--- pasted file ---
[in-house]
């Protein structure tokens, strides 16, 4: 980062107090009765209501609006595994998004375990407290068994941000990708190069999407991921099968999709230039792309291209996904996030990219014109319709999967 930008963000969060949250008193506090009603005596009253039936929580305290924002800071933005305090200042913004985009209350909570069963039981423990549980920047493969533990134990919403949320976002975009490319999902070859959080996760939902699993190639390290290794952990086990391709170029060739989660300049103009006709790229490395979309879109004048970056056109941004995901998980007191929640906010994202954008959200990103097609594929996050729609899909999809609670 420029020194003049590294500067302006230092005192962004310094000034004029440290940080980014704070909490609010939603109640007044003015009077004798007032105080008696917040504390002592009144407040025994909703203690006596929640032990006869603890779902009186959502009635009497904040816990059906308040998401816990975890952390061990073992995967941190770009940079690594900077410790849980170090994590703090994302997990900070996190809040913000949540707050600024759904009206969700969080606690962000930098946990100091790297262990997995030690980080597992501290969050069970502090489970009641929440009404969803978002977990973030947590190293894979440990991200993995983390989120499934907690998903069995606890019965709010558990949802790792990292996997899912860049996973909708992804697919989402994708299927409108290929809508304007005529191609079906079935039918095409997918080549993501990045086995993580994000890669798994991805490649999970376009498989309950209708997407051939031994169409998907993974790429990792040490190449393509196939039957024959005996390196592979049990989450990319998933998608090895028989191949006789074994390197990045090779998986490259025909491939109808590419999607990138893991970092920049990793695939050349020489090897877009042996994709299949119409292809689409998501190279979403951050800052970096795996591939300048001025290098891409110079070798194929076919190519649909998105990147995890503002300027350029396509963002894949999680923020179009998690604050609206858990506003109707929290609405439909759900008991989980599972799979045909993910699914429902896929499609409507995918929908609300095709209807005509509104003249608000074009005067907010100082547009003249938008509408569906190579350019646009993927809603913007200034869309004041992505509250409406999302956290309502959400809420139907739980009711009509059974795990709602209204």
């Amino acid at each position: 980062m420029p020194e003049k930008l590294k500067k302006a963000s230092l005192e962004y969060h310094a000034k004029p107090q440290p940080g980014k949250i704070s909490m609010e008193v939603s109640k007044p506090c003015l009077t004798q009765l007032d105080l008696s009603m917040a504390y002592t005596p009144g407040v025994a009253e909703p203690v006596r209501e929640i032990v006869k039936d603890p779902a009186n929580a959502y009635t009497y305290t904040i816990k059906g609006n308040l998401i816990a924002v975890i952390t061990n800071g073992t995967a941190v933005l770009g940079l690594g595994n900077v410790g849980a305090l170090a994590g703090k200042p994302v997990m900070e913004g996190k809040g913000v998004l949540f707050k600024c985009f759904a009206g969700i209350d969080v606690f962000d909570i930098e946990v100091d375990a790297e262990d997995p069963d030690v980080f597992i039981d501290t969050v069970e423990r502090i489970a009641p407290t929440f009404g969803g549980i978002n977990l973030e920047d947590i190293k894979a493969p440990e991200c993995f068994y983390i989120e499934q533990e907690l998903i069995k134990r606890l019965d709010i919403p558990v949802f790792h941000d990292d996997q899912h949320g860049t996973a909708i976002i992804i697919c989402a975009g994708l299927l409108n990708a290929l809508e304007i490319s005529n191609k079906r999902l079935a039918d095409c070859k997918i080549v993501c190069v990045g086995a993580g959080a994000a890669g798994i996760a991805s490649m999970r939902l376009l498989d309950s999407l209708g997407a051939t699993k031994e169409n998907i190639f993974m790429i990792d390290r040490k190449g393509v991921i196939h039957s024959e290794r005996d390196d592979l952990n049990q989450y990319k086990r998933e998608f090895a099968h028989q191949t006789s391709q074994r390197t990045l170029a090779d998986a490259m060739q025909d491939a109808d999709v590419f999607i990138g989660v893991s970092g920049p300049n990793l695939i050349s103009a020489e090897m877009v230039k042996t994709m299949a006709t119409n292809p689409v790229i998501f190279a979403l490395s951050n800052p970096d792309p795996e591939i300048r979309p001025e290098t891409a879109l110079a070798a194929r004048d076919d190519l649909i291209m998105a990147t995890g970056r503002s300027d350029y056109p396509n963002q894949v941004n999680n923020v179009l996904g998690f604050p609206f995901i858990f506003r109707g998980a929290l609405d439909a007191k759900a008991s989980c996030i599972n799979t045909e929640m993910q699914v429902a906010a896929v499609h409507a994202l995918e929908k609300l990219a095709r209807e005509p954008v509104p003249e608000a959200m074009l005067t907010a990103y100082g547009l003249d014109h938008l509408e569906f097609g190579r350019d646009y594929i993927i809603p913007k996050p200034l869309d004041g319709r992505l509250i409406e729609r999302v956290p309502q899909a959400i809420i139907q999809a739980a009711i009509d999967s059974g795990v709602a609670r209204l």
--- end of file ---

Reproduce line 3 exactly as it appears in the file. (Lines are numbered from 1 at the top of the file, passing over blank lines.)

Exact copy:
């Amino acid at each position: 980062m420029p020194e003049k930008l590294k500067k302006a963000s230092l005192e962004y969060h310094a000034k004029p107090q440290p940080g980014k949250i704070s909490m609010e008193v939603s109640k007044p506090c003015l009077t004798q009765l007032d105080l008696s009603m917040a504390y002592t005596p009144g407040v025994a009253e909703p203690v006596r209501e929640i032990v006869k039936d603890p779902a009186n929580a959502y009635t009497y305290t904040i816990k059906g609006n308040l998401i816990a924002v975890i952390t061990n800071g073992t995967a941190v933005l770009g940079l690594g595994n900077v410790g849980a305090l170090a994590g703090k200042p994302v997990m900070e913004g996190k809040g913000v998004l949540f707050k600024c985009f759904a009206g969700i209350d969080v606690f962000d909570i930098e946990v100091d375990a790297e262990d997995p069963d030690v980080f597992i039981d501290t969050v069970e423990r502090i489970a009641p407290t929440f009404g969803g549980i978002n977990l973030e920047d947590i190293k894979a493969p440990e991200c993995f068994y983390i989120e499934q533990e907690l998903i069995k134990r606890l019965d709010i919403p558990v949802f790792h941000d990292d996997q899912h949320g860049t996973a909708i976002i992804i697919c989402a975009g994708l299927l409108n990708a290929l809508e304007i490319s005529n191609k079906r999902l079935a039918d095409c070859k997918i080549v993501c190069v990045g086995a993580g959080a994000a890669g798994i996760a991805s490649m999970r939902l376009l498989d309950s999407l209708g997407a051939t699993k031994e169409n998907i190639f993974m790429i990792d390290r040490k190449g393509v991921i196939h039957s024959e290794r005996d390196d592979l952990n049990q989450y990319k086990r998933e998608f090895a099968h028989q191949t006789s391709q074994r390197t990045l170029a090779d998986a490259m060739q025909d491939a109808d999709v590419f999607i990138g989660v893991s970092g920049p300049n990793l695939i050349s103009a020489e090897m877009v230039k042996t994709m299949a006709t119409n292809p689409v790229i998501f190279a979403l490395s951050n800052p970096d792309p795996e591939i300048r979309p001025e290098t891409a879109l110079a070798a194929r004048d076919d190519l649909i291209m998105a990147t995890g970056r503002s300027d350029y056109p396509n963002q894949v941004n999680n923020v179009l996904g998690f604050p609206f995901i858990f506003r109707g998980a929290l609405d439909a007191k759900a008991s989980c996030i599972n799979t045909e929640m993910q699914v429902a906010a896929v499609h409507a994202l995918e929908k609300l990219a095709r209807e005509p954008v509104p003249e608000a959200m074009l005067t907010a990103y100082g547009l003249d014109h938008l509408e569906f097609g190579r350019d646009y594929i993927i809603p913007k996050p200034l869309d004041g319709r992505l509250i409406e729609r999302v956290p309502q899909a959400i809420i139907q999809a739980a009711i009509d999967s059974g795990v709602a609670r209204l």